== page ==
Proud Maryland residents are aware that the state flag features a couple of red and white crosses.
There are probably those who think that the insignia is meant to reflect the state’s ties to the Roman Catholic Church. After all, historically speaking the Maryland colony was established with the specific intent of being a haven for Catholics who were excluded by civil law from participating in many aspects of public life in other British colonies. The Maryland government website, though, reveals that the crosses represent the crest of the maternal family of George Calvert, the first Lord Baltimore.
Acknowledging the deep Catholic roots of the state, though, we suspect there may be more than a few readers paying close attention to the doings of the church around the issue of divorce. Specifically, anticipation is likely building around the scheduled October Synod on the Familyduring which synod participants will dig into whether and how the church can help spouses and families of divorce participate more openly and fully.
As things stand now, common doctrine is that divorced Catholics can’t remarry unless they obtain an annulment stating that in the eyes of the church the first marriage never took place. Annulments aren’t easy to get and those Catholics who remarry without one are ineligible to receive Holy Communion.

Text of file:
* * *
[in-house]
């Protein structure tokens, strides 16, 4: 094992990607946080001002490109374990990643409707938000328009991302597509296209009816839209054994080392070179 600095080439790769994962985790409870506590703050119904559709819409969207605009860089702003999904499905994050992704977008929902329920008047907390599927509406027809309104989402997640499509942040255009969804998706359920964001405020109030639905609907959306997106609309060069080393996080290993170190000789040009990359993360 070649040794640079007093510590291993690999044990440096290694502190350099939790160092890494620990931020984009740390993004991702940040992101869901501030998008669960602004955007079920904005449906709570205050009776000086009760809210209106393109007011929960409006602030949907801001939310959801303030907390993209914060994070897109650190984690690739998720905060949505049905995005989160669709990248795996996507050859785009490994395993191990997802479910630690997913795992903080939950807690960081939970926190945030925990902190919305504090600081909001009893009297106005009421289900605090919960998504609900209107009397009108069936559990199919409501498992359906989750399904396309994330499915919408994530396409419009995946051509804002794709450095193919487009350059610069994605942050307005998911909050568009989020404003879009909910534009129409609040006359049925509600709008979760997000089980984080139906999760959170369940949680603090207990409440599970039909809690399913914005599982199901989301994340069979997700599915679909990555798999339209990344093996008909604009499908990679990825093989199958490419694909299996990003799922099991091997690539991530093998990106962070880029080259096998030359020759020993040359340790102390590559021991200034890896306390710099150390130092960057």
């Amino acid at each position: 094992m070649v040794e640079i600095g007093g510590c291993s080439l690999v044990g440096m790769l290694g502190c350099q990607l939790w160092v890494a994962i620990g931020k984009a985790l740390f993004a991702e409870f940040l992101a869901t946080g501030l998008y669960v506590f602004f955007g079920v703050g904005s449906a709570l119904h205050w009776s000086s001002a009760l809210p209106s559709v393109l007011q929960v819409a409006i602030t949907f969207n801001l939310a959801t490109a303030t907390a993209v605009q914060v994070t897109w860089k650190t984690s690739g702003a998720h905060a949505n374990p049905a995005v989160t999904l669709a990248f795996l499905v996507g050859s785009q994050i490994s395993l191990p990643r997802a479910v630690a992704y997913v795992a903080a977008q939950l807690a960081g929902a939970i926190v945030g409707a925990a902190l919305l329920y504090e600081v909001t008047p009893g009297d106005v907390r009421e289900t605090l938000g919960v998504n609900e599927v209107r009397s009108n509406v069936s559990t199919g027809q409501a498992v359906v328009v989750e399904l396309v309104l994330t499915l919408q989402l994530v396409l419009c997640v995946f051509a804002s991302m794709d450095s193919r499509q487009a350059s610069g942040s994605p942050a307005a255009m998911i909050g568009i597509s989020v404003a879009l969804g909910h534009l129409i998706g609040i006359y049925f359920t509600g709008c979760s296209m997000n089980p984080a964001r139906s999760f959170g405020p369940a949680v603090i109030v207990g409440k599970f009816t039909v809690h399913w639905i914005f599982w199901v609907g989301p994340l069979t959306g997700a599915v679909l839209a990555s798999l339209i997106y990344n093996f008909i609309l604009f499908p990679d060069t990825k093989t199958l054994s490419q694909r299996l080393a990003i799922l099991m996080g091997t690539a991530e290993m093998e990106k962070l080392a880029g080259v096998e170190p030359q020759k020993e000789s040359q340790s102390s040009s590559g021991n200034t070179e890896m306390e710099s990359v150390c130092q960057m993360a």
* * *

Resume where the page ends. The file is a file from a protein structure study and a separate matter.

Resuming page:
This is a big issue for faithful Catholics on both sides of the fence. Traditional interpretation of common doctrine is that God outlawed divorce. In trying to strike a balance between that spiritual ideal and temporal reality, many opt for a legal separation which ends the civil marriage contract, and leaves the spiritual marriage intact.
But those with a more pragmatic view observe that divorce has always been around and question whether it isn’t time for some softening of spiritual penalty in the event that a divorced person does remarry without an annulment.
That is a question that is beyond the scope of our focus on family law in the temporal realm. But it will be interesting to see what comes out of the October synod.